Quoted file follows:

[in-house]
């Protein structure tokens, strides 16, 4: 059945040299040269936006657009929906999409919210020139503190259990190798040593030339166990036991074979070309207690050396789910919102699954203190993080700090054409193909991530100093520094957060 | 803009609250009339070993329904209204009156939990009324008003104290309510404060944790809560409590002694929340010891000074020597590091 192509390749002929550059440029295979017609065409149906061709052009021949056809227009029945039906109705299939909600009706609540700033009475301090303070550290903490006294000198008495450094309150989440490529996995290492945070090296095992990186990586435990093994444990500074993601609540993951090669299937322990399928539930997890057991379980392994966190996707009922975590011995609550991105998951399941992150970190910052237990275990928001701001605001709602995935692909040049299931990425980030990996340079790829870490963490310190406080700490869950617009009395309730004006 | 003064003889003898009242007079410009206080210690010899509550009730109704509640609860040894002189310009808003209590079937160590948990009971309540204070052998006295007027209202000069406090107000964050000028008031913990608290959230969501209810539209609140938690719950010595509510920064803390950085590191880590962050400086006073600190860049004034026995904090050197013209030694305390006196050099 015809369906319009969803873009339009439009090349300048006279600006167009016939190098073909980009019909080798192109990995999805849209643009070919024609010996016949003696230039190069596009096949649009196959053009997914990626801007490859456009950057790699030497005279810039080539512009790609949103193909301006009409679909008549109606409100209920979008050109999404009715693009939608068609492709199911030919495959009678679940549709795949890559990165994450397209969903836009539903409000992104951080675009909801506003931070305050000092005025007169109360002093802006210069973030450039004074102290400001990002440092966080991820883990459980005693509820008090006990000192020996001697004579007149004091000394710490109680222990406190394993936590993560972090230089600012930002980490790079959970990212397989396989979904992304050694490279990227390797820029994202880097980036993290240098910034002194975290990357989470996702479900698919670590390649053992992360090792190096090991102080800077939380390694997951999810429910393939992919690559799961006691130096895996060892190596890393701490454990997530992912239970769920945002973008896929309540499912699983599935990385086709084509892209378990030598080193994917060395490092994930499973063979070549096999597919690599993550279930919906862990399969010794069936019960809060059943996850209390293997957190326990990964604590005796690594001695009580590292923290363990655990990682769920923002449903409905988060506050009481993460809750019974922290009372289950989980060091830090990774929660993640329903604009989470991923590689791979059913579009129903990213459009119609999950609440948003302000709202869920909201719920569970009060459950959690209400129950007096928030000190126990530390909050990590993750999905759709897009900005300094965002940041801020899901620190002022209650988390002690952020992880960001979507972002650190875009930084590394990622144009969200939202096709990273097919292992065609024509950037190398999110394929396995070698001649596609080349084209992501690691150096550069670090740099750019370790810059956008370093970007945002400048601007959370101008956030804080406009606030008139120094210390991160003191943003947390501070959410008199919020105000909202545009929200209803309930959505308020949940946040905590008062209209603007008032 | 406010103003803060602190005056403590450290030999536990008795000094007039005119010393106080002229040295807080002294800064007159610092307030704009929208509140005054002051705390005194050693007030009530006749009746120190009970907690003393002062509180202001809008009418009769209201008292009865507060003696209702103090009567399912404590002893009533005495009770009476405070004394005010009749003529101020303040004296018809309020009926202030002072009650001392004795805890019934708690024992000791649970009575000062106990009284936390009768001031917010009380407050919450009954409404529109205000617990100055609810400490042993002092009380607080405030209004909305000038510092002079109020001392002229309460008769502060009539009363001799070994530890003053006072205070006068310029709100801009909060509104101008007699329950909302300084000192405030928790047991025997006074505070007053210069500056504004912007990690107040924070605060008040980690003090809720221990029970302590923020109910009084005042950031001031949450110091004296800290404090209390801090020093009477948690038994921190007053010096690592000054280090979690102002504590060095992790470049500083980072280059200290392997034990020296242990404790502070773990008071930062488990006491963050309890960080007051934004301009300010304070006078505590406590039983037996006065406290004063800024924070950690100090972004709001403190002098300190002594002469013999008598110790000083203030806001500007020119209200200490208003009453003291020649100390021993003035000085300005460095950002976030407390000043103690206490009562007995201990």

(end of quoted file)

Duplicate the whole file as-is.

[in-house]
């Protein structure tokens, strides 16, 4: 059945040299040269936006657009929906999409919210020139503190259990190798040593030339166990036991074979070309207690050396789910919102699954203190993080700090054409193909991530100093520094957060 | 803009609250009339070993329904209204009156939990009324008003104290309510404060944790809560409590002694929340010891000074020597590091 192509390749002929550059440029295979017609065409149906061709052009021949056809227009029945039906109705299939909600009706609540700033009475301090303070550290903490006294000198008495450094309150989440490529996995290492945070090296095992990186990586435990093994444990500074993601609540993951090669299937322990399928539930997890057991379980392994966190996707009922975590011995609550991105998951399941992150970190910052237990275990928001701001605001709602995935692909040049299931990425980030990996340079790829870490963490310190406080700490869950617009009395309730004006 | 003064003889003898009242007079410009206080210690010899509550009730109704509640609860040894002189310009808003209590079937160590948990009971309540204070052998006295007027209202000069406090107000964050000028008031913990608290959230969501209810539209609140938690719950010595509510920064803390950085590191880590962050400086006073600190860049004034026995904090050197013209030694305390006196050099 015809369906319009969803873009339009439009090349300048006279600006167009016939190098073909980009019909080798192109990995999805849209643009070919024609010996016949003696230039190069596009096949649009196959053009997914990626801007490859456009950057790699030497005279810039080539512009790609949103193909301006009409679909008549109606409100209920979008050109999404009715693009939608068609492709199911030919495959009678679940549709795949890559990165994450397209969903836009539903409000992104951080675009909801506003931070305050000092005025007169109360002093802006210069973030450039004074102290400001990002440092966080991820883990459980005693509820008090006990000192020996001697004579007149004091000394710490109680222990406190394993936590993560972090230089600012930002980490790079959970990212397989396989979904992304050694490279990227390797820029994202880097980036993290240098910034002194975290990357989470996702479900698919670590390649053992992360090792190096090991102080800077939380390694997951999810429910393939992919690559799961006691130096895996060892190596890393701490454990997530992912239970769920945002973008896929309540499912699983599935990385086709084509892209378990030598080193994917060395490092994930499973063979070549096999597919690599993550279930919906862990399969010794069936019960809060059943996850209390293997957190326990990964604590005796690594001695009580590292923290363990655990990682769920923002449903409905988060506050009481993460809750019974922290009372289950989980060091830090990774929660993640329903604009989470991923590689791979059913579009129903990213459009119609999950609440948003302000709202869920909201719920569970009060459950959690209400129950007096928030000190126990530390909050990590993750999905759709897009900005300094965002940041801020899901620190002022209650988390002690952020992880960001979507972002650190875009930084590394990622144009969200939202096709990273097919292992065609024509950037190398999110394929396995070698001649596609080349084209992501690691150096550069670090740099750019370790810059956008370093970007945002400048601007959370101008956030804080406009606030008139120094210390991160003191943003947390501070959410008199919020105000909202545009929200209803309930959505308020949940946040905590008062209209603007008032 | 406010103003803060602190005056403590450290030999536990008795000094007039005119010393106080002229040295807080002294800064007159610092307030704009929208509140005054002051705390005194050693007030009530006749009746120190009970907690003393002062509180202001809008009418009769209201008292009865507060003696209702103090009567399912404590002893009533005495009770009476405070004394005010009749003529101020303040004296018809309020009926202030002072009650001392004795805890019934708690024992000791649970009575000062106990009284936390009768001031917010009380407050919450009954409404529109205000617990100055609810400490042993002092009380607080405030209004909305000038510092002079109020001392002229309460008769502060009539009363001799070994530890003053006072205070006068310029709100801009909060509104101008007699329950909302300084000192405030928790047991025997006074505070007053210069500056504004912007990690107040924070605060008040980690003090809720221990029970302590923020109910009084005042950031001031949450110091004296800290404090209390801090020093009477948690038994921190007053010096690592000054280090979690102002504590060095992790470049500083980072280059200290392997034990020296242990404790502070773990008071930062488990006491963050309890960080007051934004301009300010304070006078505590406590039983037996006065406290004063800024924070950690100090972004709001403190002098300190002594002469013999008598110790000083203030806001500007020119209200200490208003009453003291020649100390021993003035000085300005460095950002976030407390000043103690206490009562007995201990």